Internal disconnect switch on the SMVector drive simplifies motor maintenance
Lenze-AC Tech released the SMVector Frequency Inverter (see photo) with a highly visible internal disconnect switch on NEMA 4X (IP65) enclosed drives. The switch removes power to facilitate service and maintenance. Use of the disconnect switch reduces downtime for....
Lenze-AC Tech released the SMVector Frequency Inverter with a highly visible internal disconnect switch on NEMA 4X (IP65) enclosed drives.
Uxbridge, MA – Lenze-AC Tech released the SMVector Frequency Inverter with a highly visible internal disconnect switch on NEMA 4X (IP65) enclosed drives. The switch removes power to facilitate service and maintenance. Use of the disconnect switch in decentralized point-of-use operations, including conveyors, fans, pumps, material handling, stackers, and sorters, results in reduced downtime.
Many electrical codes in North America require a means of power disconnection at the motor, Lenze-AC Tech VFD product manager Steven Dextraze said, “The minimal footprint of the SMVector with Internal Disconnect helps electricians, installers, and OEMs meet those codes with one piece of equipment.”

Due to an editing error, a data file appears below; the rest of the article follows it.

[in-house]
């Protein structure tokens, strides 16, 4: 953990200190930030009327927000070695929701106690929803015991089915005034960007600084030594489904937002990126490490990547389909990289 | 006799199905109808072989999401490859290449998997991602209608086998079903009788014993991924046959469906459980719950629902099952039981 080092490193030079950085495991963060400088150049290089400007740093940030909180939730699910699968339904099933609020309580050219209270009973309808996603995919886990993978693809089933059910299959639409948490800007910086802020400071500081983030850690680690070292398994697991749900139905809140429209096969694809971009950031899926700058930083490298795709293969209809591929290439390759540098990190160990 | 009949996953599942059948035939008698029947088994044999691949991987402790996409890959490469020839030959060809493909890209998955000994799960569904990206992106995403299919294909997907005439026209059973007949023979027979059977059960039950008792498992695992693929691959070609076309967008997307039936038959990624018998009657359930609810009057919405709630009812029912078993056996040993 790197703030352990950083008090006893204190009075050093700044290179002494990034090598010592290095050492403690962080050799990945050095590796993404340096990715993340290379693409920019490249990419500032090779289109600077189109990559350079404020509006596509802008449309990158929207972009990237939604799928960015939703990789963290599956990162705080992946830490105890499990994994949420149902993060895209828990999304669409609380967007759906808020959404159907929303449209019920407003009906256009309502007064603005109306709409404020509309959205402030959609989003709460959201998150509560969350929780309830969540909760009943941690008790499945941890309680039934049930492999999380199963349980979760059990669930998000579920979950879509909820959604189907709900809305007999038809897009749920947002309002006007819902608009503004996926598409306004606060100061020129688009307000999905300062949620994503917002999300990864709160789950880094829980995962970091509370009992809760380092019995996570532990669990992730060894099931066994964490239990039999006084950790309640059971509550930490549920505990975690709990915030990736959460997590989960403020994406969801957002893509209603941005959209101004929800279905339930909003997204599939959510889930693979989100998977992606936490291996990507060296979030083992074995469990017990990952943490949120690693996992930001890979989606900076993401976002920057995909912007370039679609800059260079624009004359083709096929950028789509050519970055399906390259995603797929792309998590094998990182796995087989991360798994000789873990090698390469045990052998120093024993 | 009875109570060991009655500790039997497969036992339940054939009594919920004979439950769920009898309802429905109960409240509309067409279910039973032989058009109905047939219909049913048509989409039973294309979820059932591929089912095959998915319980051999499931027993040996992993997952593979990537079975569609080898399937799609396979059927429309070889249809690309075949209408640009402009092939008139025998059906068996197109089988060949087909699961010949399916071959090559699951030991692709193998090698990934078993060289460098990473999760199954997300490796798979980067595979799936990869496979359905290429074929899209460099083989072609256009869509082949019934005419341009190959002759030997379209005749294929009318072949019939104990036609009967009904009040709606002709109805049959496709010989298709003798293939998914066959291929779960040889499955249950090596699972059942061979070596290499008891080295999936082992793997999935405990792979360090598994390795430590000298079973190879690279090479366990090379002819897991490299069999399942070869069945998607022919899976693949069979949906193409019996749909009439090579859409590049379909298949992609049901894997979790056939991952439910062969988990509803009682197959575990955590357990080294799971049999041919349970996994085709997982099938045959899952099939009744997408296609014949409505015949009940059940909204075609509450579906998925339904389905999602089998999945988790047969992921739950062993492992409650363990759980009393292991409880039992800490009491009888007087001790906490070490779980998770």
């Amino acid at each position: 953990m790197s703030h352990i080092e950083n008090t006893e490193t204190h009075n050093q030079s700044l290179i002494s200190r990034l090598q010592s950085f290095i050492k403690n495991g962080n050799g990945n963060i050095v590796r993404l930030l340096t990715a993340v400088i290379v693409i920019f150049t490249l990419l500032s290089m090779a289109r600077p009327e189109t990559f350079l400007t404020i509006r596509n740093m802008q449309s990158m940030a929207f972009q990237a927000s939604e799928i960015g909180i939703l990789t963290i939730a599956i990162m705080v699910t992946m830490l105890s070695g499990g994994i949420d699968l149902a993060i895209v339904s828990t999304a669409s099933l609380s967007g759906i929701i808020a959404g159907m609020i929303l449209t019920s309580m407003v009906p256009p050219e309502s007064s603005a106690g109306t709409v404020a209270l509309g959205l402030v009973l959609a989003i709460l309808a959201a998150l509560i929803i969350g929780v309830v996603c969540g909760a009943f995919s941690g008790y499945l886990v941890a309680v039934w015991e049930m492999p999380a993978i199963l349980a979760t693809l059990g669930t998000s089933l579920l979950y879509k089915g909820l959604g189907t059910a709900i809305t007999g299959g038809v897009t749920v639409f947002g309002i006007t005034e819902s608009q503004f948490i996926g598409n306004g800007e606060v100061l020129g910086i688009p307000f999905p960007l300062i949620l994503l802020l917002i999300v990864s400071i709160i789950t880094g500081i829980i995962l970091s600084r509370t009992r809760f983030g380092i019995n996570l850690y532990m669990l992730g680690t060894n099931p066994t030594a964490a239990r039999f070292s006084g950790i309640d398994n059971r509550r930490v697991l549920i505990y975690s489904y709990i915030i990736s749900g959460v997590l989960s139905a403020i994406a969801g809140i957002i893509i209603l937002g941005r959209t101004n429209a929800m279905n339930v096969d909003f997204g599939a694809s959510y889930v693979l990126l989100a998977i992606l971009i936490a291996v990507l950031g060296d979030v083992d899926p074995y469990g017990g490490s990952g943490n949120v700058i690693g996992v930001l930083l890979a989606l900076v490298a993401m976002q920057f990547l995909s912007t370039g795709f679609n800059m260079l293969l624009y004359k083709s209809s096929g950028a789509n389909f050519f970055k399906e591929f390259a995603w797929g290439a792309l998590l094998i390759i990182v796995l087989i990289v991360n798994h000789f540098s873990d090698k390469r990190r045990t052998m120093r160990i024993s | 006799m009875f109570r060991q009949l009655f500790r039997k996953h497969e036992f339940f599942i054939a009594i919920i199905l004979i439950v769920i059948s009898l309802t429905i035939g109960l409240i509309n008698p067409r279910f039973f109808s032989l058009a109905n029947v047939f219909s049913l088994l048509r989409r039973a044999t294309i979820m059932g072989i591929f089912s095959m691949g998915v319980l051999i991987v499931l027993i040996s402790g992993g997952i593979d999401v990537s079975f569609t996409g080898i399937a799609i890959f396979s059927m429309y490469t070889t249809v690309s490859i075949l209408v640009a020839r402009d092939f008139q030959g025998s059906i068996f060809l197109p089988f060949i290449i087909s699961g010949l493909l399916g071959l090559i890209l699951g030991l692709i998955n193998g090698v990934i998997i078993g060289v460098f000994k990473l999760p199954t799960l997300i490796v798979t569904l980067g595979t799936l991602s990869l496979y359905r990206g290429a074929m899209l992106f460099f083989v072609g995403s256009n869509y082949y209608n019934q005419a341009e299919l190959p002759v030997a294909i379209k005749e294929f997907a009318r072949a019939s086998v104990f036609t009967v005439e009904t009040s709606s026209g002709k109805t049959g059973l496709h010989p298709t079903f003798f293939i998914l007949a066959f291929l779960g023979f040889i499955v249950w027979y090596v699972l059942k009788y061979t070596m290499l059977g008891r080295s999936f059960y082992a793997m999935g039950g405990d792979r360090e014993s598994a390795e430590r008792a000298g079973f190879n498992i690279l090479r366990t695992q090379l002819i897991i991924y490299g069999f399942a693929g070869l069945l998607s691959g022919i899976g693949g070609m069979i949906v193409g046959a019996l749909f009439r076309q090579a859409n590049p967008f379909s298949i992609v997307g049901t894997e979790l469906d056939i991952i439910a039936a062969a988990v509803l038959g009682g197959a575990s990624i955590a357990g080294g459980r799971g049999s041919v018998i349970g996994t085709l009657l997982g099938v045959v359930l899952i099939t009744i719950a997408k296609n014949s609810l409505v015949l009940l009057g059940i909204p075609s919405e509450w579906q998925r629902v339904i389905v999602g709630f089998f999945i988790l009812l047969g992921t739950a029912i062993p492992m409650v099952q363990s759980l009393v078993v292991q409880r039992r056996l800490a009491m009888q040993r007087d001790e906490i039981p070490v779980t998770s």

The Internal Disconnect reduces equipment cost by eliminating the need for a separate external disconnect switch mounted in its own enclosure, and of additional wiring between the disconnect and the drive.
“Drives purchased in NEMA 4X rugged enclosures are usually decentralized, installed close to the motor,” said Dextraze. “Now the user has the means of disconnecting motor power right there
Describing the switch as conforming to European electrical conventions, Dextraze said the addition enhances SMVector drive’s vigilant system protection of voltage monitoring, current monitoring, follower loss management, and over-temperature protection.
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Before the calendar turned, 2016 already had the makings of a pivotal year for manufacturing, and for the world.
There were the big events for the year, including the United States as Partner Country at Hannover Messe in April and the 2016 International Manufacturing Technology Show in Chicago in September. There's also the matter of the U.S. presidential elections in November, which promise to shape policy in manufacturing for years to come.
But the year started with global economic turmoil, as a slowdown in Chinese manufacturing triggered a worldwide stock hiccup that sent values plummeting. The continued plunge in world oil prices has resulted in a slowdown in exploration and, by extension, the manufacture of exploration equipment.
Read more: 2015 Salary Survey